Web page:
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Dr. Huxham, of Plymouth, 1751 to 1753. “The disease began in various ways, but commonly with chills and heats, pressure and pain in the head, soreness of throat and hoarseness, some cough, sickness of the stomach, frequent vomiting and purging. These symptoms occurred more frequently in children, and were then very severe; in adults they were less emphatically expressed. From the beginning, there were in all a great dejection of spirits, very sudden weakness, great heaviness on the breast, and faintness. The pulse was generally quick, small and fluttering, though sometimes heavy and undose. The urine, commonly pale, thin, and crude, was, however, in many grown persons, scanty and high-colored, or like turbid whey. The eyes were heavy, reddish, and weeping; the countenance very often full, flushed and bloated, though sometimes pale and sunk.
“How slight soever the disorder might appear in daytime, at night the symptoms became greatly aggravated, and the feverish habit very much increased; sometimes even delirium appeared on the very first night,—and this exacerbation constantly returned in the evening, through the whole course of the disease. Indeed, when it was considerably on the decline, I have been often surprised to find a patient had passed the whole night in a frenzy, whom I had left tolerably cool and sedate in the day. Some few hours after the seizure, and sometimes cotemporaneously with it, a swelling and soreness of the throat were perceived, and the tonsils became tumid and inflamed; and many times, even at the beginning of the attack, the parotid and maxillary glands swelled so greatly and suddenly as to threaten strangulation. The fauces also very soon appeared of a high florid red, or rather of a bright crimson color, very shining and glossy; and com. monly on the uvula, tonsils, velum palatinum, and back part of the pharynx, several whitish or ash-colored spots appeared
diphtheritic deposit, such as we have witnessed very frequently in Philadelphia.
Dissertation on the Maglignant Ulcerous Sore Throat, by John Huxham, M.D. London, 1759.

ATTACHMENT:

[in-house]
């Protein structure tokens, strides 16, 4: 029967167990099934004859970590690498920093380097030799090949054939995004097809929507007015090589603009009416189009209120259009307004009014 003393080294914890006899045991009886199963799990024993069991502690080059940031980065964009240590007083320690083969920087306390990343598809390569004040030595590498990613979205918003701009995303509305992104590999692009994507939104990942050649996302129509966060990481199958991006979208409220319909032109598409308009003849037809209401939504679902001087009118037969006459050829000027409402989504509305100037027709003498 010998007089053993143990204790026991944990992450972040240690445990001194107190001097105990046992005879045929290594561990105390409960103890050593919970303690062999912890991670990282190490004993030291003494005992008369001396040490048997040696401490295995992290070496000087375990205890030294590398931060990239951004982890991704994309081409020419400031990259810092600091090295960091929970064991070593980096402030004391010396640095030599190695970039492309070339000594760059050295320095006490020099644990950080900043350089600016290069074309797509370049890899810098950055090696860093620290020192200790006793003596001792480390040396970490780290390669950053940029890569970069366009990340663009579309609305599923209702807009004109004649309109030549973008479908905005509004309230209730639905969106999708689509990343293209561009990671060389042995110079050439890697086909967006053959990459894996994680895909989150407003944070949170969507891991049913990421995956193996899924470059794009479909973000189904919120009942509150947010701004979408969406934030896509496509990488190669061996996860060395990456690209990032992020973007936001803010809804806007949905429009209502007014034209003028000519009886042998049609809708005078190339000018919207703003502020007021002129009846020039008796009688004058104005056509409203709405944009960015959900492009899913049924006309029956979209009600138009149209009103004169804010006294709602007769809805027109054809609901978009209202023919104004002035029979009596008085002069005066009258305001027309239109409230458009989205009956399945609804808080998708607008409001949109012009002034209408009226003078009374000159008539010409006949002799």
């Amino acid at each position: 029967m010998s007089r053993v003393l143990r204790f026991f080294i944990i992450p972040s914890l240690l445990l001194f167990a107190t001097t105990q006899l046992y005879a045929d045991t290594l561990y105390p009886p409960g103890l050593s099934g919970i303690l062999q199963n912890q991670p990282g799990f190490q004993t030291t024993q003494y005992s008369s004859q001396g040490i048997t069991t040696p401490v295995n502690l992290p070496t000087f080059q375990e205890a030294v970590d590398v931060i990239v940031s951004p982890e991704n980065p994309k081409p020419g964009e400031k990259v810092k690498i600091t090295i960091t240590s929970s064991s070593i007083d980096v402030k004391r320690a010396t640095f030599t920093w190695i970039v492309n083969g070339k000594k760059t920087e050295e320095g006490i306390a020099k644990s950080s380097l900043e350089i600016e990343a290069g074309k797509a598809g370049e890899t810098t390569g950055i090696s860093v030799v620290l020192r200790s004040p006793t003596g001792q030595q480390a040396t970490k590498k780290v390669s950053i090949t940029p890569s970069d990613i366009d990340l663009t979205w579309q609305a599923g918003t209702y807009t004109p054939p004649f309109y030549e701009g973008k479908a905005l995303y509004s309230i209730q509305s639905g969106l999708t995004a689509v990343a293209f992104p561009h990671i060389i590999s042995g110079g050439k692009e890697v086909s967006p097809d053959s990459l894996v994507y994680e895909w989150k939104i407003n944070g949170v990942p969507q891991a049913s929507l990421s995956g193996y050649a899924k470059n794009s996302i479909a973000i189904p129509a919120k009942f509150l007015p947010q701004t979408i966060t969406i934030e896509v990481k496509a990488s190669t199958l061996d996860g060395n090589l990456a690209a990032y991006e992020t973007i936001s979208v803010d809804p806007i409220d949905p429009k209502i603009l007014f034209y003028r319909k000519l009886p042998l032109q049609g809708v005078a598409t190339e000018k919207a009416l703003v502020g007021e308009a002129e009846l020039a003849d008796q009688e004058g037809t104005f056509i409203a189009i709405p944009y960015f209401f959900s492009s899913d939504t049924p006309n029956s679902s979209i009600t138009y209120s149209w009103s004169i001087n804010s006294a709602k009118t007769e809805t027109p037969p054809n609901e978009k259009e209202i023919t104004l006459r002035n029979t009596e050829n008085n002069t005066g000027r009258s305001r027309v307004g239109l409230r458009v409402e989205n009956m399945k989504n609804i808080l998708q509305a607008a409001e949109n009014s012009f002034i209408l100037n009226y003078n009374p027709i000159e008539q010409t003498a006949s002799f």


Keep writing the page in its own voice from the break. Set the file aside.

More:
DIPHTHERIA IN THE EIGHTEENTH CENTURY.
T, P, Wilson, M. D.
and down, which oftentimes increased very fast, soon covering one or both the tonsils, uvula, etc. These eventually proved to be the sloughs of superficial ulcers, (which sometimes, however, ate very deep into the parts.) The tongue at this time, though only white and moist at the top, was very foul at the root, and covered with a thick yel. lowish or brown coat. The breath also now began to be very nauseous; the offensive smell increased hourly, and in some instances became quite intolerable, even to the patients themselves.
"By the second or third day, the sloughs were much enlarged, and of a darker color, and the surrounding parts tended much more to a livid hue. The breathing became more difficult, with a kind of rattling stertor, as if the patient was actually strangling,—the voice being exceedingly hoarse and hollow, exactly resembling that from venereal ulcers in the fauces. This noise in speaking and breathing was so pecu-. liar that any person in the least conversant.with the disease might easily know it by this symptom alone; whence, indeed, the Spanish physicians named the disease garrotillo, expressing the noise made by those who are being strangled with a rope. I never observed in one of them the sbrill, barking noise that we frequently hear in inflammatory quinsies. Thebreath of the diseased was very nauseous, of some insufferably fetid, especially in the advance of the distemper to a crisis; and many, about the fourth or fifth day, spit up a vast quantity of stinking, purulent mucus, tinged sometimes with blood, and sometimes quite livid. The nostrils likewise in many were greatly inflamed and excoriated, continually dripping down a most sharp ichor, or sanious matter, so excessively acrid that it not only corroded the lips, cheeks and hands of the children that labored under the disease, but even the fingers and arms of the very nurses that attended them. Not only the nostrils, fauces, etc., were greatly affected by this extremely acrid matter, but the windpipe itself was sometimes much corroded by it, and pieces of its internal membrane were spit up, with much blood and corruption. At
length the patient died tabid; though there were more frequent instances of the disease falling suddenly and violently on the lungs and killing in a peripneumonic manner.”
Dr. Wall, of Worcester, 1751.1 “Aphthous ulcers and sloughs on the tonsils and parts about the pharynx. Very few patients had the scarlet efflorescence on the skin, which was rather an accidental than an essential symptom; but in some persons the skin was covered with petechiæ and purple spots; and in one or two, when the disease was far advanced, large black spots appeared on the tonsils.” (Our malignant cases.)